The relationship we have with our pets is incredible. We love them, take care of them and talk to them. But do you ever wonder if they can really understand what we’re saying? Is communicating with pets possible?
In the past, experts believed that it’s merely a learned or adapted behaviour when animals appear to understand humans; because it’s not an ability they’re born with (or so they thought). However, recent studies show that pet cognition (that is, their mental ability to gain knowledge and understanding it through thought, experience and their senses) is more advanced than what some scientists previously claimed.
Studies About Communicating With Pets With Human’s Verbal Queues
- Science Magazine in 2004, published a study about a Border Collie, named Rico. He learned 200 names of different items and was able to identify and retrieve them four weeks after learning them.
- In 2019 the University of Sussex conducted research and found that dogs distinguish meaningful words. They could differentiate words when they have a slightly different vowel sound. Dr Holly Root-Gutteridge, the leader of the study, said that despite the previous assumption, this ability is not unique to humans and that dogs also have this linguistic ability.
- According to psychologist and leading canine researcher Stanley Coren, PhD, of the University of British Columbia, the average dog can learn 165 words.
- A study from Sophia University in Tokyo, authored by Dr Atsuko Saito shows that cats can distinguish their names from a list of other terms. Using the same intonation, four words we uttered, followed by the cat’s name. The results show nine of the 16 participating cats had an uptick in their movement when they heard their name.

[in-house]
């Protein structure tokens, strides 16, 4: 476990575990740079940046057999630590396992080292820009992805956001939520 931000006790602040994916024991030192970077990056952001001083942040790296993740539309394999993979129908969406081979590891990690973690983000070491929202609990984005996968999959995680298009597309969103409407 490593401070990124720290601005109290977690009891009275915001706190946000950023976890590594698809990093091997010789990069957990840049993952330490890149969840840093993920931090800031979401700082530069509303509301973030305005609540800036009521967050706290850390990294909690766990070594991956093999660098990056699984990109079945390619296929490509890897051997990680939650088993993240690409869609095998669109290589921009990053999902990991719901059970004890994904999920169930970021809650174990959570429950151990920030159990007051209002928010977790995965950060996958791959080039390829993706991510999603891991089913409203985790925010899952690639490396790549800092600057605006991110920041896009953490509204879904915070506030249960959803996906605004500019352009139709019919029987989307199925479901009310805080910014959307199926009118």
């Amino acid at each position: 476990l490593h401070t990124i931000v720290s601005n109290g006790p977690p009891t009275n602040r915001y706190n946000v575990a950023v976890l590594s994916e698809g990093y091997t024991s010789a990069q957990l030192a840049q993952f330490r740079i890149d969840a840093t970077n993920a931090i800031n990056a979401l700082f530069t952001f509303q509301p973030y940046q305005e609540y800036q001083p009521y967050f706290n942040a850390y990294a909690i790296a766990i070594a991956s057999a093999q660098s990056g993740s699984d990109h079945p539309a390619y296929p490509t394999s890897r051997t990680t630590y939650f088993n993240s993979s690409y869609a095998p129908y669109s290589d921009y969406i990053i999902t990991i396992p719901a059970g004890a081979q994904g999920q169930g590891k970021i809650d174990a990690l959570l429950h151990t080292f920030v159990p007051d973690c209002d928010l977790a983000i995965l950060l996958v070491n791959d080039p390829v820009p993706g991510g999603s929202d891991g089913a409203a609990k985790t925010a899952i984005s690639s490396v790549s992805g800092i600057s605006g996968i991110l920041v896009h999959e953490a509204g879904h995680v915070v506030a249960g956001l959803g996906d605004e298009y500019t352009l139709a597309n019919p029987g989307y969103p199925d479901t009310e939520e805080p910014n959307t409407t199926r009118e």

- Cats reportedly can understand 25-30 words.
Studies About Communicating With Pets With Non-Verbal Queues
Studies show that dogs understand human gestures and cues better than most animals. They are great at reading our body language.
- Frontiers in Psychology published research that suggests that untrained stray dogs can understand human pointing gestures. They tested 160 adult dogs and found that they are capable of following distal pointing cues from humans to locate hidden food rewards.
- As for human emotions, dogs indeed are a man’s best friend. They can read and respond to what’s written all over our faces. Researchers at the University of Bari Aldo Moro in Italy conducted a study where 26 dogs during feeding, were presented with photographs that showed one of the six basic emotions. The dogs revealed higher cardiac activity when they saw high emotional states such as anger, fear and happiness.
Although cats may seem less concerned about how humans feel, your furry feline friend may be paying more attention than you think. Their quiet, mysterious demeanour may mean they are closely paying attention.
- Findings published in the journal, Animal Cognition showed that cats behaved differently based on their owner’s facial expression. They are more likely to manifest positive and clingy behaviour such as rubbing, sitting on their owner’s lap and purring when their owner is smiling.
There’s still so much to discover about communicating with pets. For now, as pet parents, we believe that speaking with our adorable furry friends using our words, gestures or emotions is simply a normal part of having a deep connection and healthy relationship with them.
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